Peter John Preston|
23 May 1938
Barrow upon Soar, Leicestershire, England
|Died||6 January 2018(aged 79)|
|Education||Loughborough Grammar School|
|Alma mater||St John's College, Oxford|
|Occupation||Journalist, author, and or|
|Title||Editor, The Guardian|
|Children||4, including Ben Preston|
|Relatives||Janice Turner (daughter-in-law)|
Peter John Preston (23 May 1938 – 6 January 2018) was a British journalist and author. He was or of The Guardian for twenty years, from 1975 to 1995.
Peter Preston was born in Barrow upon Soar, Leicestershire, the son of John Preston, a greengrocery business manager, and his wife, Kathlyn Preston (née Chell). He grew up in the village of Quorn, two miles south of Loughborough.
His father died from polio when he was child, and he subsequently caught the disease; he spent 18 months in and out of hospital, including time in an iron lung. The disease caused permanent damage to his body. He was educated at Loughborough Grammar School and St John's College, Oxford, where he ed the student paper Cherwell.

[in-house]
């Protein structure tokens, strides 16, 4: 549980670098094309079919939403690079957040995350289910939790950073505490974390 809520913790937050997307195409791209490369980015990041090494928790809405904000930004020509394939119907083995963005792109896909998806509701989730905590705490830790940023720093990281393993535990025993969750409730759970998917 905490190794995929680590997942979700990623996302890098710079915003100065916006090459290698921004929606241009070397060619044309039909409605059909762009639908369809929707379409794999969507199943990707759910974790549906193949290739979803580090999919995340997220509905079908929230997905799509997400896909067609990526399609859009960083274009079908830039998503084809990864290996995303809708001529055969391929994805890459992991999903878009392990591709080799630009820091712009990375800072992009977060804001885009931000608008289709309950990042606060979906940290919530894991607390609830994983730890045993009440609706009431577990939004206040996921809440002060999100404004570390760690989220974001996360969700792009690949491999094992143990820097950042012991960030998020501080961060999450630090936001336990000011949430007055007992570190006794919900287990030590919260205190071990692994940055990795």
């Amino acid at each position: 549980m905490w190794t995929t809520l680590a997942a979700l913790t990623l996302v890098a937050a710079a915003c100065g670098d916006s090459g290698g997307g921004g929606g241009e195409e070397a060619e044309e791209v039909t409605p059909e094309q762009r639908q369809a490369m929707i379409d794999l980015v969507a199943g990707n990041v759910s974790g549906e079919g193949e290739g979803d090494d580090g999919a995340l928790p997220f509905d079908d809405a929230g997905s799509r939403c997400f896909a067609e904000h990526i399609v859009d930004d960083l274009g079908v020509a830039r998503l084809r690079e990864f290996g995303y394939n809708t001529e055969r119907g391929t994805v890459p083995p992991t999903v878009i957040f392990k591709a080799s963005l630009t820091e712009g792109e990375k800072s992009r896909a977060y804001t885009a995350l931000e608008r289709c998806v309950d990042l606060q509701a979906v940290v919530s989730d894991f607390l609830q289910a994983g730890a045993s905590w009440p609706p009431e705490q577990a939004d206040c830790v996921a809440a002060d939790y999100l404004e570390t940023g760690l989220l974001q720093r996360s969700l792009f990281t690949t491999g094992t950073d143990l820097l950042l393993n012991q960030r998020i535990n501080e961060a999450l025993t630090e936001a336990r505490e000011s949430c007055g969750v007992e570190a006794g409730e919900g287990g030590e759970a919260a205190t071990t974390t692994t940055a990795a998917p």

Preston started his career at the Liverpool Daily Post in 1959, and joined The Guardian (then the Manchester Guardian) in 1963. He rose to become or in 1975 and remained so for over twenty years, retiring in 1995. He reported on Conservative MPs, including the perjurious Jonathan Aitken and the cash-for-questions affair involving Neil Hamilton and Tim Smith. In both instances, a source was Harrod's and Paris Ritz owner Mohammed Al-Fayed. Preston was also or when The Guardian was forced to hand over leaked government documents which were then traced to a Foreign Office copier, leading to Sarah Tisdall, who was subsequently imprisoned under the Official Secrets Act 1911.
He continued as a columnist for the rest of his life. He contributed a weekly column to The Observer, "Peter Preston on press and broadcasting", devoted mainly to news about newspapers, their readers and (generally) diminishing circulations in the newspaper's "business and media" section. He was chairman of the preparatory committee of the European Press Prize. He was a member of the Scott Trust (owner of The Guardian and Observer) from 1979 to 2003, chairman of the International Press Institute from 1995 to 1997, and chairman of the Association of British Press Editors. Preston wrote two novels, Bess and 51st State.
| Editor of The Guardian
1975 - 1995